Author Topic: WSJ: Eureka!  (Read 197 times)

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Offline Oceander

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WSJ: Eureka!
« on: March 19, 2014, 10:10:44 PM »
From today's WSJ Opinions:

So there's good inflation after all.  On Monday a team of astronomers reported finding gravitational waves dating back more than 13 billion years.  The finding, based on years of observational work from radio telescopes at the South Pole, strongly supports a standard theory in modern cosmology known as "inflation," which in turn explains the uniformity of the cosmos.

Is this the last word on the subject?  No:  Mistakes can be made when you are peering at a picture of the universe when it was merely 380,000 years old.  Data gathered by the European Space Agency's Planck satellite offered different cosmic temperature readings.  And contrary to what you might have heard from Al Gore, scientific "consensus" is subject to change based on new facts.

Still, this week's findings are an example of cautious empirical research shoring up elegant scientific theory.  Gravitational waves were first predicted by Albert Einstein nearly a century ago as part of his general theory of relativity.  "Inflation" itself was the brainchild of physicist Alan Guth.  As a young scientist at Stanford, he had, as he wrote to himself in 1979, a "SPECTACULAR REALIZATION" about how the cosmos might have evolved.  These days he says he's surprised that he might live long enough to have his Eureka moment confirmed.  Archimedes would have understood.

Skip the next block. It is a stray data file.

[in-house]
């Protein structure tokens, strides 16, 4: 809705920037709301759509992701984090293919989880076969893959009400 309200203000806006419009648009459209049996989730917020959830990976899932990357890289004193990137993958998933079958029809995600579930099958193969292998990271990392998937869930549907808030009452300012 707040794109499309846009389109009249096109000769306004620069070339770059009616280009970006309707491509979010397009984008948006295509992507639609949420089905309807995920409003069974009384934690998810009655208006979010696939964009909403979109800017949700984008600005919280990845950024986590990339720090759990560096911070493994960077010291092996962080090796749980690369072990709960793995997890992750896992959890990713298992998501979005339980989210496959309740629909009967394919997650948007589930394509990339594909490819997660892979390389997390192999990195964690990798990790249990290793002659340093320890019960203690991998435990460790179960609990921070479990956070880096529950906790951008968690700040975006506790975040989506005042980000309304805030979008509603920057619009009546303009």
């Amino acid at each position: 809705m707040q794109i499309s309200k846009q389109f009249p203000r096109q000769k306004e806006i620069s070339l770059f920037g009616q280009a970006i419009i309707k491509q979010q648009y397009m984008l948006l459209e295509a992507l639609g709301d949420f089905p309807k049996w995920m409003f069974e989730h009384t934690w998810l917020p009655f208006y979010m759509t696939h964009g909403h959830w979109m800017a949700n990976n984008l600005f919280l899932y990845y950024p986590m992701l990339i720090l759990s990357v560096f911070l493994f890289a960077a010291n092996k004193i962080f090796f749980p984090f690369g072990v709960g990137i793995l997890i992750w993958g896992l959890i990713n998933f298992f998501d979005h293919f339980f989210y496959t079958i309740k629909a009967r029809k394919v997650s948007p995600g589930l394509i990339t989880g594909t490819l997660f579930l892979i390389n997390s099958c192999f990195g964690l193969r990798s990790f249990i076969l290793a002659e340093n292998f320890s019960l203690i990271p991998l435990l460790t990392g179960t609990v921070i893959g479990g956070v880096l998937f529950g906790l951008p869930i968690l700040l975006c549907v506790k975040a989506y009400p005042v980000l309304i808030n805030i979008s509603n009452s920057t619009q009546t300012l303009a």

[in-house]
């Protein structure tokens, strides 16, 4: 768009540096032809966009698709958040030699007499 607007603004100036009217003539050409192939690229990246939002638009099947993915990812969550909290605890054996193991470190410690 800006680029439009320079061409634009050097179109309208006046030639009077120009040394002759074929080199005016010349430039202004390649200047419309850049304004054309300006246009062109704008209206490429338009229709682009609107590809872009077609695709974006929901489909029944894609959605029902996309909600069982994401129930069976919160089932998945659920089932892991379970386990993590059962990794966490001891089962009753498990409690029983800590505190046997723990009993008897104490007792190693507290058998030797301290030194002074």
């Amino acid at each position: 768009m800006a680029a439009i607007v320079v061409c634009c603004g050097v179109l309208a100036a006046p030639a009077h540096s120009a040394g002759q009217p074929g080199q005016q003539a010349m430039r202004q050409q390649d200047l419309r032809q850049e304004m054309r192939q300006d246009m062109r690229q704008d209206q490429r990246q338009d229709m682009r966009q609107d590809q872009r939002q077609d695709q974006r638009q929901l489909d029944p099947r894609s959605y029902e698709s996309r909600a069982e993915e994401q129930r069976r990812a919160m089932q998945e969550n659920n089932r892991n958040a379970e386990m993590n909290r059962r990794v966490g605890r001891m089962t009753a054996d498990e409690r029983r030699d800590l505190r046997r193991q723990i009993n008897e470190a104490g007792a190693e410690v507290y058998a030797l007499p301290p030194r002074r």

This week's discovery is the second time in as many years that a fundamental theory in physics had been validated.  In 2012 researchers at the CERN particle collider found the Higgs boson, the elementary particle whose existence was necessary to the so-called standard model of particle physics.  The boson is named after British physicist Peter Higgs who, along with Belgium's François Englert and other physicists, first proposed its existence in the early 1960s.  They had to wait nearly 50 years for technology to catch up to their imaginations.

We live in an age when science is supposed to be practical, and too often is political.  This week's findings likely won't make for a better smartphone or a faster computer chip next year.  Nor will they tell us what the temperature will be in a decade or a century.  Thank goodness—or God—that there are still pockets of academia that are about the wonder of it all, irrespective of race, class and gender.

This cosmic scoop is also a reminder that our greatest discoveries come from rationality, observation, experiment and, above all, the freedom of inquiry.  The task for those of us not peering into the heavens is to sustain a world friendly to those who do.
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